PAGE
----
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More than 30 People Killed in Kenyan Ethnic Violence

Nurses attend to a victim of the clashes between the pastoralists and farmers within the Tana Delta region, at the Malindi District hospital, Kenya, September 7, 2012.
NAIROBI — Ethnic violence has left another 32 people dead in the Tana Delta in Kenya’s coastal region, according to the Red Cross. Two regional lawmakers blame the government for failing to stop weeks of clashes between the Ormo and Pokomo communities.

What started as small-scale reprisal attacks seven months ago in the Tana Delta has escalated into ethnic violence claiming nearly 100 lives. The 32 killed in the latest wave of attacks include nine police officers.

The Red Cross says in the latest violence, more than 300 armed men attacked Kilelengwani village and set fire 167 houses.

A leading member of parliament from the coastal region, Danson Mungatana, accused the government of failing to take action against what he termed “militias” attacking villages in Tana Delta.

“The Criminal Investigation Department, why is it that for seven months there has been no arrests, no people charged, no people taken before the law? And therefore people feeling that there is impunity and taking the law into their hands, we have those questions the government to answer,” said Mungatana.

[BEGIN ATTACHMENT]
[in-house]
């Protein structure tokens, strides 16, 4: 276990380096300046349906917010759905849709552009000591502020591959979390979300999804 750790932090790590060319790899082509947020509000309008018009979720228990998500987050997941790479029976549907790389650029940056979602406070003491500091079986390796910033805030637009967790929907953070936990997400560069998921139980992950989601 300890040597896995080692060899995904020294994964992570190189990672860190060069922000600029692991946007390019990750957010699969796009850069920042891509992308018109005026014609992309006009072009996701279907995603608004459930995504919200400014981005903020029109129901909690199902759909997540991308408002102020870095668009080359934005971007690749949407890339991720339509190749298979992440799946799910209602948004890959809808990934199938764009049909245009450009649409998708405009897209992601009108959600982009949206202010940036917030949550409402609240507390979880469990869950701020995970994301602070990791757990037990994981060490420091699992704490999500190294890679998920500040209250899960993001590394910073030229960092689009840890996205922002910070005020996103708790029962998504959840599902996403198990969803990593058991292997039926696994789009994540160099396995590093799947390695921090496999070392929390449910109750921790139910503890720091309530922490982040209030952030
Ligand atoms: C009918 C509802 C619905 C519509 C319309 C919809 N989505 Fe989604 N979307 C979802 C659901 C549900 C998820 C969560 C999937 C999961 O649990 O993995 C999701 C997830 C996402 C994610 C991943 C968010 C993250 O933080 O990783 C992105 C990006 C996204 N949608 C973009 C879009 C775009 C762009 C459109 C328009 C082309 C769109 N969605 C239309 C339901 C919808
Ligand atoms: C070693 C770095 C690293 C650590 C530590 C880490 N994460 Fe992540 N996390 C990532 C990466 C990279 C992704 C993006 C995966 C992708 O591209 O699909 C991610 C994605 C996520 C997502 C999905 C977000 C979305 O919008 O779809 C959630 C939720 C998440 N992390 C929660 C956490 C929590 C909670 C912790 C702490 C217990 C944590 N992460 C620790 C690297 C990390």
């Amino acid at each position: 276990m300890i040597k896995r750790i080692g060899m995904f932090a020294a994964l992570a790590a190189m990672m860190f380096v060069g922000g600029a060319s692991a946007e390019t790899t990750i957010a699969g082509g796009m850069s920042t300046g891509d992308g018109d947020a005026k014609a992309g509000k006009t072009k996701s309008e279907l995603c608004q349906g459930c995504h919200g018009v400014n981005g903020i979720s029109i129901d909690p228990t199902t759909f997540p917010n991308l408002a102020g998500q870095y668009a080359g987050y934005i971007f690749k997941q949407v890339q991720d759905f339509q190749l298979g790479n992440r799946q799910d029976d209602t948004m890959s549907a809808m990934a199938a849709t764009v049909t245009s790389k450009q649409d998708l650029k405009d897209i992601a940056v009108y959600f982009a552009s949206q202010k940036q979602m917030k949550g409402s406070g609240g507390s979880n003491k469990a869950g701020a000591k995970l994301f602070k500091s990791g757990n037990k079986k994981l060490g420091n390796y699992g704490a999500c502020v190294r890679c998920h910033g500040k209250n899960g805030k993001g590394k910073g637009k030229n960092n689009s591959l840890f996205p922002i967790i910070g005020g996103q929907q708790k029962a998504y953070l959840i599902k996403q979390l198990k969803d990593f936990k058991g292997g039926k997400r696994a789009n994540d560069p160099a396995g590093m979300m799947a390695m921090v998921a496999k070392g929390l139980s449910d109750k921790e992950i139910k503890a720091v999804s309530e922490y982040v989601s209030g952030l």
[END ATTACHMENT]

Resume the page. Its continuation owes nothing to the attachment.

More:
Another lawmaker from Bura town in Tana River district, Abdi Nasir Nuh, calls for the government to take the situation more seriously.

“It has taken them three weeks, now (they) see the enormity of the matter and if they thought only civilians would be killed, and maybe the lives of the Ormos and Pokomos are not important, then they are losing their own officers today and police machines have been stolen, guns are gone, and now the place in total dismay," Nuh said. "So I think we ask Nairobi to get serious, let them get serious.”

Last month, the Pokomo clan raided a village occupied by the Orma, killing 53 people, mostly women and children. Hundreds of animals also were slaughtered, depriving this pastoralist community of its livelihood.

The two communities have fought over land and water resources for years, but officials say the recent violence has taken on a political dimension, as politicians fight for power before next year’s national elections.